She had been in contact with London’s underground electronic music scene and was romantically involved with trip hop musician Tricky. Björk embraced trip hop even more with her 1995 album Post by collaborating with Tricky and Howie B. Homogenic, her 1997 album, has been described as a pinnacle of trip hop music.

1994 and 1995 saw trip hop near the peak of its popularity, with artists such as Howie B and Earthling making significant contributions.

Ninja Tune, the independent record label founded by the Coldcut duo, would significantly influence the trip-hop sound in London and beyond with breakthrough artists DJ Food, 9 Lazy 9, Up, Bustle & Out, Funki Porcini and The Herbaliser, among others.

The period also marked the debut of two acts who, along with Massive Attack, would define the Bristol scene for years to come.

The 2000s

Trip hop continued to influence notable artists in the 2000s. Norwegian avant-garde band Ulver incorporated trip hop in their ambient/electronic/jazzy album Perdition City.

Atmospheric rock band Antimatter included some trip hop elements in their first two albums. Australian composer Rob Dougan proposed a mix of trip hop beats, orchestral music, and electronics. RJD2 began his career as a DJ, but in 2001, began releasing albums under El-P’s Def Jux Label.

Zero 7’s album Simple Things, and in particular, its lead single “Destiny“, was regarded highly by underground listeners and achieved significant popularity.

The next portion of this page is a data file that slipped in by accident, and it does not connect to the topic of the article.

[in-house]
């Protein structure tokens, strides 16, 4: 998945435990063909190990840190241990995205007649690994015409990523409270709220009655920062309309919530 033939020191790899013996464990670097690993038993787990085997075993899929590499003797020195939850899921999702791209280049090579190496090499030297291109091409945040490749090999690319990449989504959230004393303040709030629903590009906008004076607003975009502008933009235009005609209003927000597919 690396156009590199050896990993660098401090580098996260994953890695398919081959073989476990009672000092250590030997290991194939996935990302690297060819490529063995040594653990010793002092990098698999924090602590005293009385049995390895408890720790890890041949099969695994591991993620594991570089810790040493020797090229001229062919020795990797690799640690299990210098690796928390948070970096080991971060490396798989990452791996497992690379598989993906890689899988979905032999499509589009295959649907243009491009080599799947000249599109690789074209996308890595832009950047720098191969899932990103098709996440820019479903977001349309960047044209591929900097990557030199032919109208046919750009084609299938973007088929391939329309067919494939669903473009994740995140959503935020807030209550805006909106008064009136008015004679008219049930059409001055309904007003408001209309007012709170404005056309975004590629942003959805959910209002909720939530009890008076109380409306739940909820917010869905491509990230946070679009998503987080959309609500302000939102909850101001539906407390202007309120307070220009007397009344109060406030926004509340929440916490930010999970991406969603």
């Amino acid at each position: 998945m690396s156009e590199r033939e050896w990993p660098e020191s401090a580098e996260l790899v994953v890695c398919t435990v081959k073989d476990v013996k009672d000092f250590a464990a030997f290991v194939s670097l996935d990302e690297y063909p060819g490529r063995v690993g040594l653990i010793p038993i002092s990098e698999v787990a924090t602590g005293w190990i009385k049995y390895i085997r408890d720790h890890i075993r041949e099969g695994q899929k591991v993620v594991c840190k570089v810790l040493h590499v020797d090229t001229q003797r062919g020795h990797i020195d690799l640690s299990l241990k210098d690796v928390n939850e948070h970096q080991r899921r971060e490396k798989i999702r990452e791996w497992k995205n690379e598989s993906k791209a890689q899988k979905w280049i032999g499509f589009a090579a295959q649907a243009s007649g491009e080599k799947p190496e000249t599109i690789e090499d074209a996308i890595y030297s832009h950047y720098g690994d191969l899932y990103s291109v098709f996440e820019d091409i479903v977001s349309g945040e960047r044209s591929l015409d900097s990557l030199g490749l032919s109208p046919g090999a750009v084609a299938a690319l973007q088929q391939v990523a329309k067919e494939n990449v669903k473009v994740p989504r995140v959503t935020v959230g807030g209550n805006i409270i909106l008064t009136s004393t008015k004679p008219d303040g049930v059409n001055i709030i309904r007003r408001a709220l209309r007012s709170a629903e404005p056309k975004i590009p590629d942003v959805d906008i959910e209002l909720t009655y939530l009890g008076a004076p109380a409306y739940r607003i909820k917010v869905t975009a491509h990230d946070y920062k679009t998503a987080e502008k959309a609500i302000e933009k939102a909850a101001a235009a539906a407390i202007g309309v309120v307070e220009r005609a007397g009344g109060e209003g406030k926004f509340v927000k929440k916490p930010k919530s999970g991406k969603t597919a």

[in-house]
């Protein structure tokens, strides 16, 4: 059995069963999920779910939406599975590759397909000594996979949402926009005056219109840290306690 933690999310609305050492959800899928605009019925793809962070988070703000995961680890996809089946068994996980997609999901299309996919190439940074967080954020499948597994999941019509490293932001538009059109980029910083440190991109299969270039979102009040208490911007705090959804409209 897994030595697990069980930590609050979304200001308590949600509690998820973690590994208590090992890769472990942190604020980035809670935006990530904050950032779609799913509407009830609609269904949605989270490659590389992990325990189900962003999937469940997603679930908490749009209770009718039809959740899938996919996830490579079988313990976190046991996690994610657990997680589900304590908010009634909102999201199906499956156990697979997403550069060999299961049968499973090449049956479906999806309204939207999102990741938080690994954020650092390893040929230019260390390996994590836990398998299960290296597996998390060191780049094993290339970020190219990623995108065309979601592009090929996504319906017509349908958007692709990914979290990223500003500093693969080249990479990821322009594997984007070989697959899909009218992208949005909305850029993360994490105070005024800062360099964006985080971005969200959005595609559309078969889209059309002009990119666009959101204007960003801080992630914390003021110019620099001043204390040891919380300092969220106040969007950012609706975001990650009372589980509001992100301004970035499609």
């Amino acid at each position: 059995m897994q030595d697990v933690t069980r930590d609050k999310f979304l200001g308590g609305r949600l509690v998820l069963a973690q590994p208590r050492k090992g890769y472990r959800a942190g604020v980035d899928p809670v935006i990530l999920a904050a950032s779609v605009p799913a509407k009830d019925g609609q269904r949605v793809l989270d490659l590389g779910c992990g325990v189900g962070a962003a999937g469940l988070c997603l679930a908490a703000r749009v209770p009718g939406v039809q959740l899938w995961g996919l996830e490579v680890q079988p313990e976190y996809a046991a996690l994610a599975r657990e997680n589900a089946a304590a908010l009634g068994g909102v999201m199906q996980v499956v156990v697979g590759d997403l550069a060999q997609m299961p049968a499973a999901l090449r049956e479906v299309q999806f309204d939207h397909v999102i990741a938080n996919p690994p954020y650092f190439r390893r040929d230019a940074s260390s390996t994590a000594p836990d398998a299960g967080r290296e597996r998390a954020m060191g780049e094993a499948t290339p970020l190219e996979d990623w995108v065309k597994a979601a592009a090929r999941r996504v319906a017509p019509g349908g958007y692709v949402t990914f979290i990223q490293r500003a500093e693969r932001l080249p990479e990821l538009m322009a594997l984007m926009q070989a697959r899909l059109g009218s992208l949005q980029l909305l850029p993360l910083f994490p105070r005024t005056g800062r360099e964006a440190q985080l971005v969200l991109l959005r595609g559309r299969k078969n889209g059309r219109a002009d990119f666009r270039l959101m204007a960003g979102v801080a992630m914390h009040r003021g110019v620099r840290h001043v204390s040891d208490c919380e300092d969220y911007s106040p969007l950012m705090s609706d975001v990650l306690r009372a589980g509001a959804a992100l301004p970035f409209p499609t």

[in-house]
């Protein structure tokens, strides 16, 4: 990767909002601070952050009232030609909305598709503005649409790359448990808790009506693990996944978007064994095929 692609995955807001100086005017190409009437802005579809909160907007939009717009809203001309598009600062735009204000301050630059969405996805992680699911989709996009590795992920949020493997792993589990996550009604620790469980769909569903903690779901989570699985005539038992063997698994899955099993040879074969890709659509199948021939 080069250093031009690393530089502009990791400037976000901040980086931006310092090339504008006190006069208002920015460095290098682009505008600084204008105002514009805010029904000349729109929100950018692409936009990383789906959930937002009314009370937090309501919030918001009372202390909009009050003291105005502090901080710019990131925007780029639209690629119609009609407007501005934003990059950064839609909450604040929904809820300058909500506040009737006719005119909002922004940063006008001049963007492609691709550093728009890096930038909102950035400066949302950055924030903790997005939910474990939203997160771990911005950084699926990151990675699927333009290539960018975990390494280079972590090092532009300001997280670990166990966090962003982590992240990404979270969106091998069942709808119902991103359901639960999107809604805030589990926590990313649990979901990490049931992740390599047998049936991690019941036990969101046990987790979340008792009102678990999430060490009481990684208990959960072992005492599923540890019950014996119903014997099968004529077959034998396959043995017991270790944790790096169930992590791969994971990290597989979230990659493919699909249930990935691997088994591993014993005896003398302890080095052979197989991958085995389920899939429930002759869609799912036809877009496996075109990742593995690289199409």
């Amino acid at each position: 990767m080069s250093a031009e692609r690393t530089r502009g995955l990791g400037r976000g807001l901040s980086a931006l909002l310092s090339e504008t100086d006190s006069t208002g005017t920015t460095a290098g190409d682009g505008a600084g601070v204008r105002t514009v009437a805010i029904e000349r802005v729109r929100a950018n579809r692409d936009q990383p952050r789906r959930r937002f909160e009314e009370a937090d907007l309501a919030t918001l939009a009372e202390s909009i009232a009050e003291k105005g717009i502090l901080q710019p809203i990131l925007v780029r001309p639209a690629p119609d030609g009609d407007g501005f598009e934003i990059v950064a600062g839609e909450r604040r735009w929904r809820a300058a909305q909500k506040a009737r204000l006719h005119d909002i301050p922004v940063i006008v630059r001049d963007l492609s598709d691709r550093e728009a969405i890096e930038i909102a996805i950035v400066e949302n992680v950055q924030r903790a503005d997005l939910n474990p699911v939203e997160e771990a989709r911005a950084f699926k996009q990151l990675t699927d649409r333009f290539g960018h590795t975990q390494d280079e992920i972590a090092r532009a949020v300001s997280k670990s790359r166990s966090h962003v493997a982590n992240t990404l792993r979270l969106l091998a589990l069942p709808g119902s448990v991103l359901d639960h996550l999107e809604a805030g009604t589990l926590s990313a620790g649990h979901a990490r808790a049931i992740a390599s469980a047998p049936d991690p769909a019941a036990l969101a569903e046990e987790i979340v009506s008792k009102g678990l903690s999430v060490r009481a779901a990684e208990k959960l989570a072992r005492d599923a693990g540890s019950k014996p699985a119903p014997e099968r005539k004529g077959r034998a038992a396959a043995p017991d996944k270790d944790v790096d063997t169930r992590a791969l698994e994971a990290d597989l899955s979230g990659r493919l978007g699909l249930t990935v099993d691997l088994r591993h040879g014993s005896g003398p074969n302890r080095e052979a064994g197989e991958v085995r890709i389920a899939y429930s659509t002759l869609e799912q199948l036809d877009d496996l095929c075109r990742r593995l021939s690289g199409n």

In 2006, Gotye debuted his second studio album, Like Drawing Blood. The songs on the album featured down-tempo hip-hop beats and dub style bass reminiscent of trip hop.

Hip hop groups Zion I and the Dub Pistols also displayed heavy trip hop influence. Norwegian singer and songwriter Kate Havnevik is a classically trained musician but also incorporates trip hop into her work.

Many producers who were not explicitly trip-hop artists also displayed its influence during the early 2000s. Daniel Nakamura, aka Dan The Automator, released two albums that were heavily inspired by trip hop.

2000 album Deltron 3030, was a concept album about a rapper, portrayed by Del Tha Funkee Homosapien, from the future. 2001 saw the release of his side project, Lovage. Music to Make Love to Your Old Lady By, with special guests Mike Patton, Prince Paul, Maseo, Damon Albarn, and Afrika Bambaataa.

British producer Fatboy Slim’s breakthrough album, Halfway Between the Gutter and The Stars, was his most commercially successful release.

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*This article was originally published at en.wikipedia.org.